The prairie warbler (Dendroica discolor) ranges from common in the southern part of BCR 14 to uncommon further north. It prefers dry thickets, shrubby second growth, Christmas tree plantations, abandoned gravel pits and dry abandoned fields. Its population is declining as abandoned openings revert to forest. It is listed as a Species of Greatest Conservation Need in one or more states in BCR 14.
This bird is abundant in the pitch pine-scrub oak community, especially when periodic burns have taken place. It also uses shrubby second-growth areas, dry abandoned fields, brushy gravel pits, utility corridors and Christmas tree plantations. A coniferous component, usually pine, is necessary. Singing and surveillance perches are also important.
Its territory size is about 4 acres.
Maintain shrubby areas, particularly in scrub oak-pitch pine, with a light interspersion of larger trees on dry soils.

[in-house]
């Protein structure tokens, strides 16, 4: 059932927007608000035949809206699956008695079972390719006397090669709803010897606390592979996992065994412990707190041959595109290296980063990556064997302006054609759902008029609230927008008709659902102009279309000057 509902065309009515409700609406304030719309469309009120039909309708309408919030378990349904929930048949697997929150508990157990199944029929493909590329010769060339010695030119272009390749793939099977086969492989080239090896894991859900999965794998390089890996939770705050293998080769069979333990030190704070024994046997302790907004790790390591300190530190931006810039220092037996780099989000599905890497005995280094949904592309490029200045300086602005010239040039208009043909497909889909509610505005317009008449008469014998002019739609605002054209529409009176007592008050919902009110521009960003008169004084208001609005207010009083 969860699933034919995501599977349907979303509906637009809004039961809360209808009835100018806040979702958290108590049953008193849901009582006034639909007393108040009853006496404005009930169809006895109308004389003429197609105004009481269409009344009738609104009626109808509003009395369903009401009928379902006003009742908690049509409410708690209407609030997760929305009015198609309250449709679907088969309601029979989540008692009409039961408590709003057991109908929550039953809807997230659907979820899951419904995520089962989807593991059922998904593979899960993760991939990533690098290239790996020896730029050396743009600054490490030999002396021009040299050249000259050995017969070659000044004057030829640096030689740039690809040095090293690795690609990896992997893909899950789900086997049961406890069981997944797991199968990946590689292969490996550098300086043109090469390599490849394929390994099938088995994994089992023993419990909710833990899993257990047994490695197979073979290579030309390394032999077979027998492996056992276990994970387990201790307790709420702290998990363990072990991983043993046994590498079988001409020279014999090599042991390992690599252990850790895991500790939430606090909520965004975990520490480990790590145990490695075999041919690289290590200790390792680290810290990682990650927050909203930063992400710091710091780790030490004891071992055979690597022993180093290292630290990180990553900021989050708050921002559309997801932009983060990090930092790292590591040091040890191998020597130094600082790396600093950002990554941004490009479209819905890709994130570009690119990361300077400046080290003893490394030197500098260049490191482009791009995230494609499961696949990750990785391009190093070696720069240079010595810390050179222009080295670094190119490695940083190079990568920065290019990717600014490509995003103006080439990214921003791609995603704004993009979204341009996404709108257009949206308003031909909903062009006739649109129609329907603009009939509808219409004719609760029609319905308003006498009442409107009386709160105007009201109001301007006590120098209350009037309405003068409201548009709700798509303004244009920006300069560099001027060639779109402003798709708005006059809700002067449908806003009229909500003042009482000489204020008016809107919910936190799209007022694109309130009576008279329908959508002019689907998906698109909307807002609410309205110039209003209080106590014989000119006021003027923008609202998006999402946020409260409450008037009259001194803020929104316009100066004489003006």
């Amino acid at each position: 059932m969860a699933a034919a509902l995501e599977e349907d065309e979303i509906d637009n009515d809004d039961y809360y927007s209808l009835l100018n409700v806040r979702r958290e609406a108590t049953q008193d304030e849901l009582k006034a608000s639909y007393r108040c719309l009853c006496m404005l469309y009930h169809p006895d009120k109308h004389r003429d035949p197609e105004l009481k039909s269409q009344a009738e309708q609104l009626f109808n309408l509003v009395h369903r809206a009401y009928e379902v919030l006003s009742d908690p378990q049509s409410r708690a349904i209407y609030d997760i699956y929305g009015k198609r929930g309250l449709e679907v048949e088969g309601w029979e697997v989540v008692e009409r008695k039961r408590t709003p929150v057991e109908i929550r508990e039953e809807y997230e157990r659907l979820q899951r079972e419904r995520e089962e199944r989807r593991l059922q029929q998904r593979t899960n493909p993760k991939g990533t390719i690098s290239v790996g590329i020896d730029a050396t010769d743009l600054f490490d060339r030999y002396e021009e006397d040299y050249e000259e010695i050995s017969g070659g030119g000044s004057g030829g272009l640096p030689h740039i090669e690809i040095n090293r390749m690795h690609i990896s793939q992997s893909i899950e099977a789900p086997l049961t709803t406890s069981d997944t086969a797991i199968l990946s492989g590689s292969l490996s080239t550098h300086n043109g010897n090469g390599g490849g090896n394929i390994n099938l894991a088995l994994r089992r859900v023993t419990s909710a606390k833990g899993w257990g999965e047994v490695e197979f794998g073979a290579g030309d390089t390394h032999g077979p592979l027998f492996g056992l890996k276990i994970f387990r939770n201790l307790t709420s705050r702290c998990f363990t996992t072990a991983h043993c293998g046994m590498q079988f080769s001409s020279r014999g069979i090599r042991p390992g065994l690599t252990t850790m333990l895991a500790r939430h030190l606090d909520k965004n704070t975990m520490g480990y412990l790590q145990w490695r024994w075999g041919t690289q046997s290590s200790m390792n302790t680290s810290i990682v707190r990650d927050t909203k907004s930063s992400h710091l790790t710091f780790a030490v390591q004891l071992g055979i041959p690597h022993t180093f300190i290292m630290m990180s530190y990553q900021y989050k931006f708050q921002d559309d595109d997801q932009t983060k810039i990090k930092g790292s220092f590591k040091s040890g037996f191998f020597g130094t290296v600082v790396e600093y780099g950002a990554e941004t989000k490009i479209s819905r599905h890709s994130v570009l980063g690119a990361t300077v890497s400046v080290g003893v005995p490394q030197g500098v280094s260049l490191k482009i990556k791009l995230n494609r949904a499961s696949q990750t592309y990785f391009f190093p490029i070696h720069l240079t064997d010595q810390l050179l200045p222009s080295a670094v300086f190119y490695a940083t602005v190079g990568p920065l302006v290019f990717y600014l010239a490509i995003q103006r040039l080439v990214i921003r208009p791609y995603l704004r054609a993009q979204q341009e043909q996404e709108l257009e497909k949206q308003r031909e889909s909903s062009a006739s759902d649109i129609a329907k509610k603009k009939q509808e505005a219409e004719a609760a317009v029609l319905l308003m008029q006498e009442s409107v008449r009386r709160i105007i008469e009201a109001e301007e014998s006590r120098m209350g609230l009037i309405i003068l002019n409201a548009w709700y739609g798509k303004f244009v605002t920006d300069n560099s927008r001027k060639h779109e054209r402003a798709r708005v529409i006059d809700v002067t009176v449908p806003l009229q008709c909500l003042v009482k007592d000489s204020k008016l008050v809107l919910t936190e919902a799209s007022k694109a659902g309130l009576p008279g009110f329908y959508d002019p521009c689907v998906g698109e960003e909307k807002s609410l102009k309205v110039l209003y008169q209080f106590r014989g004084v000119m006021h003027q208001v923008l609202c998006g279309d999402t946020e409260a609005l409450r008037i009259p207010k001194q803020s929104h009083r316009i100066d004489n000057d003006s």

When assessing properties for habitat potential, look for dry soils such as Hoosic, Machias, Masardis, Quonset, Sheepscot, Stetson and Warwick among others.
- Conduct periodic prescribed fire where possible, especially in pitch pine-scrub oak.
- Maintain shrubby conditions by brush-hogging periodically.
- The third cut of a three-cut shelterwood system will produce the appropriate habitat conditions on dry soils with a white pine component.
- Use clearcuts that are 5 or more acres with entries scheduled so at least 25 percent of the total area in this habitat type remains in the sapling and pole stage.